This wood carving depicts Shango, the Yoruba god of thunder and lighting.
Click on image for full size
Image Courtesy of the Hamill Gallery of African Art, Boston, MA
Shango, Yoruba God of Thunder and Lightning
Shango was the king of the Oyo kingdom in West Africa. This was where the Yoruba people lived from about 1400 until 1835. Today, there are about 30 million Yoruba people in West Africa, most in Nigeria.
Shango was a powerful king, but some of the people thought Shango was unfair. Shango fled into the forest when is enemies forced him to give up the royal throne. He wandered in the forest for a long time and eventually killed himself.
After Shango died, his enemies' homes were set on fire. Probably it was Shango's friends that did this, but some people believed Shango had gone up into the heavens and was sending fire down to Earth. That’s how Shango became known as the god of thunder and lightning.
Last modified July 24, 2008 by Lisa Gardiner.
Shop Windows to the Universe Science Store!
Our online store
includes fun classroom activities
for you and your students. Issues of NESTA's quarterly journal, The Earth Scientist
are also full of classroom activities on different topics in Earth and space science!
You might also be interested in:
Lightning is the coolest thing about a thunderstorm. In fact, it is how thunderstorms got their name. Wait a minute, what does thunder have to do with lightning? Well, lightning causes thunder. Lightning...more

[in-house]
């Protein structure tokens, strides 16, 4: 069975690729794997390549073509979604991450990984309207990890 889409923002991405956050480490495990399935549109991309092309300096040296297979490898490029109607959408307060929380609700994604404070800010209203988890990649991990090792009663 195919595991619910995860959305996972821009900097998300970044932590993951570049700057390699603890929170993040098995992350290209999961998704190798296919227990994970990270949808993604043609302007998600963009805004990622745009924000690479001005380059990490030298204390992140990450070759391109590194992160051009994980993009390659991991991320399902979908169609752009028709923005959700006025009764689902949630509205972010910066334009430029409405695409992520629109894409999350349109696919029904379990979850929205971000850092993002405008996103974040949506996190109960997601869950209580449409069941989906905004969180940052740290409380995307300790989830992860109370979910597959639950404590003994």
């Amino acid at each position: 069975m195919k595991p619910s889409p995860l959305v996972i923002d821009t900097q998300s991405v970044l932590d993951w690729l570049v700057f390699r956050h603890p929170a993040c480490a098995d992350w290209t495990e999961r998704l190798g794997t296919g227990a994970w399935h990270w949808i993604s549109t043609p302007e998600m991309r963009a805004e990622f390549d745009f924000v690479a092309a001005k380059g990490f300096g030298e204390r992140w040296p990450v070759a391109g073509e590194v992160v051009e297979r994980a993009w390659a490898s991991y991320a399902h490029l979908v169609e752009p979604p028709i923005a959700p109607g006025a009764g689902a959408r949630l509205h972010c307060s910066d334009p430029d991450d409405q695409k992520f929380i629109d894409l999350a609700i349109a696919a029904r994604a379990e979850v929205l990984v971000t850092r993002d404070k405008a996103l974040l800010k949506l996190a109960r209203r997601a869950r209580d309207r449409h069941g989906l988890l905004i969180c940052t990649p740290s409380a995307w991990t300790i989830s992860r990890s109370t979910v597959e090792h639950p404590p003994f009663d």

Ahsonnutli was the sky father and chief god of the Navajo. He created heaven, Earth, and the sky. The four main directions are believed to be supported by giants. Each direction has a specific color: white-east;...more
In Roman and Greek mythology, Amphitrite was a beautiful sea nymph. Poseidon (Neptune), who was the god of the sea and earthquakes, fell in love with her at first sight. Amphitrite did not respond to his...more
Aphrodite was the Greek goddess of love and beauty. She was known to the Romans as Venus. To the perfection of her figure and the purity of her features she added an innocent grace. On her sweet face she...more
In Greek mythology, Apollo was the son of Jupiter(in Greek Zeus) and Leto (Letona). He was the god of the Sun, logic, and reason, and was also a fine musician and healer. He was known as the god who could...more
According to an ancient Greek legend, the figure of a gigantic crab was placed in the nighttime sky by the goddess Hera to form the constellation Cancer. Hera swore to kill Heracles, the most famous Greek...more
In the Northern Hemisphere sky is the constellation Cepheus, king of Ethiopia. His wife was Cassiopeia. Cassiopeia claimed that she and her daughter Andromeda were more beautiful than the sea nymphs, the...more